Rep. Mike Rogers has jumped on Michele Bachmann’s comparison of NSA bulk collection of call records to phone books:
There are “zero privacy violations” in the National Security Agency’s collection of phone records, House Intelligence Committee Chairman Mike Rogers, R-Mich., said Sunday on “Face the Nation,” just days after the chamber narrowly rejected a measure that would have stripped the agency of its assumed authority under the Patriot Act to collect records in bulk.
“There’s more information in a phone book than there is in this particular big pile of phone numbers that we used to close the gap – we, the intelligence services – close the gap that we saw didn’t allow us to catch someone from 9/11,” Rogers said.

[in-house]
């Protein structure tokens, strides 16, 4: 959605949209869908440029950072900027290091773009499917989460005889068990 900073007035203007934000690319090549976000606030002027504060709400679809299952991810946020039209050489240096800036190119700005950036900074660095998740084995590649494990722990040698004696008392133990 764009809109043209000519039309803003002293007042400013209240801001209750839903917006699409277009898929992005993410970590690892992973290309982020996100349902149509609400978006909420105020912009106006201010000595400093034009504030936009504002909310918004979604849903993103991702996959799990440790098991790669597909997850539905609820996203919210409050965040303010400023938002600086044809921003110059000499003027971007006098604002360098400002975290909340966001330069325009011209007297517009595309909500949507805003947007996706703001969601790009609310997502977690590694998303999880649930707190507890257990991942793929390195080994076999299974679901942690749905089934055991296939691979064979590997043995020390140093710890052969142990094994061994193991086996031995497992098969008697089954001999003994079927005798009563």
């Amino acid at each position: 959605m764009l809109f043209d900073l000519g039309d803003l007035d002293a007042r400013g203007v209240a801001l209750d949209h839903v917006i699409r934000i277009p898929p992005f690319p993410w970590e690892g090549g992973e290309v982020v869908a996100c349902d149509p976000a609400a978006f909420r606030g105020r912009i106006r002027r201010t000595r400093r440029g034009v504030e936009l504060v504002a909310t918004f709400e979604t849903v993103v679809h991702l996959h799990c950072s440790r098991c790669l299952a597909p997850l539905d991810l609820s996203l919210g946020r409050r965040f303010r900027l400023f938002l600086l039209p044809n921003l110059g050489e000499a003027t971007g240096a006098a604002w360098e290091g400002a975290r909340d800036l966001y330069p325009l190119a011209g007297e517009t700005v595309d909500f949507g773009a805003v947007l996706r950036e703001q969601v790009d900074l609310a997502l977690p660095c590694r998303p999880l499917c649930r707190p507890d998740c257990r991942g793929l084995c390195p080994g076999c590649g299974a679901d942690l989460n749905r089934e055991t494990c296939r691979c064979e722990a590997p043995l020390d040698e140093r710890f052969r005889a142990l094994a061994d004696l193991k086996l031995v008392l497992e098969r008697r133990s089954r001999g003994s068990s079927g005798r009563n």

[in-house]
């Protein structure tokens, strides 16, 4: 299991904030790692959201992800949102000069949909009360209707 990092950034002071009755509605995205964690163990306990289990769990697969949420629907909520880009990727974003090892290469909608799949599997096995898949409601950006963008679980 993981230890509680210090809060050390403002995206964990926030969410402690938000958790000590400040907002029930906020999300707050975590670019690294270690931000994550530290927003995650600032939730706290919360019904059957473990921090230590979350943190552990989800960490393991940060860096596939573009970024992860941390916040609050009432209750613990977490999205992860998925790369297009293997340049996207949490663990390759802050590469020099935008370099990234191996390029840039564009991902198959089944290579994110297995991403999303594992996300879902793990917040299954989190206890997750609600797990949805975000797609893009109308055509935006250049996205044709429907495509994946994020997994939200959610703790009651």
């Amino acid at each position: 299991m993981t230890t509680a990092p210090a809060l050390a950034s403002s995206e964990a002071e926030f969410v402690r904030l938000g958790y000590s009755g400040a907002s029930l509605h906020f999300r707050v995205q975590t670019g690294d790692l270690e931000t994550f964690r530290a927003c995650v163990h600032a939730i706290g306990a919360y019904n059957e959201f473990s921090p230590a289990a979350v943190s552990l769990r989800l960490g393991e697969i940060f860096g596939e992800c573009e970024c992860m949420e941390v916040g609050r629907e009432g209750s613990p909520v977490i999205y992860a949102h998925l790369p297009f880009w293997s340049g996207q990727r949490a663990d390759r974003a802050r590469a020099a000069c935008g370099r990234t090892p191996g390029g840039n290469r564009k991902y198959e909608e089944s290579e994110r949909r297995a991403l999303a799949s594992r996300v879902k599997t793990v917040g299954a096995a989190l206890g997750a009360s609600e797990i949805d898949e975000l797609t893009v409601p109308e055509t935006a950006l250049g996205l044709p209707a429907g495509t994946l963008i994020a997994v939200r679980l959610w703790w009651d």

“Remember, this came about after 9/11 when we found out afterward that terrorists that we knew about overseas had called somebody who was a terrorist but living in the United States or staying in the United States,” he continued. “He ended up being the person that got on an airplane and flew into the side of the Pentagon.”
Read more on CBS Face the Nation.
So Rogers ignores the significance of metadata and refuses to see that the very collection of bulk call records without reasonable suspicion that the targeted individuals have done something terrorism-related is in itself a privacy violation.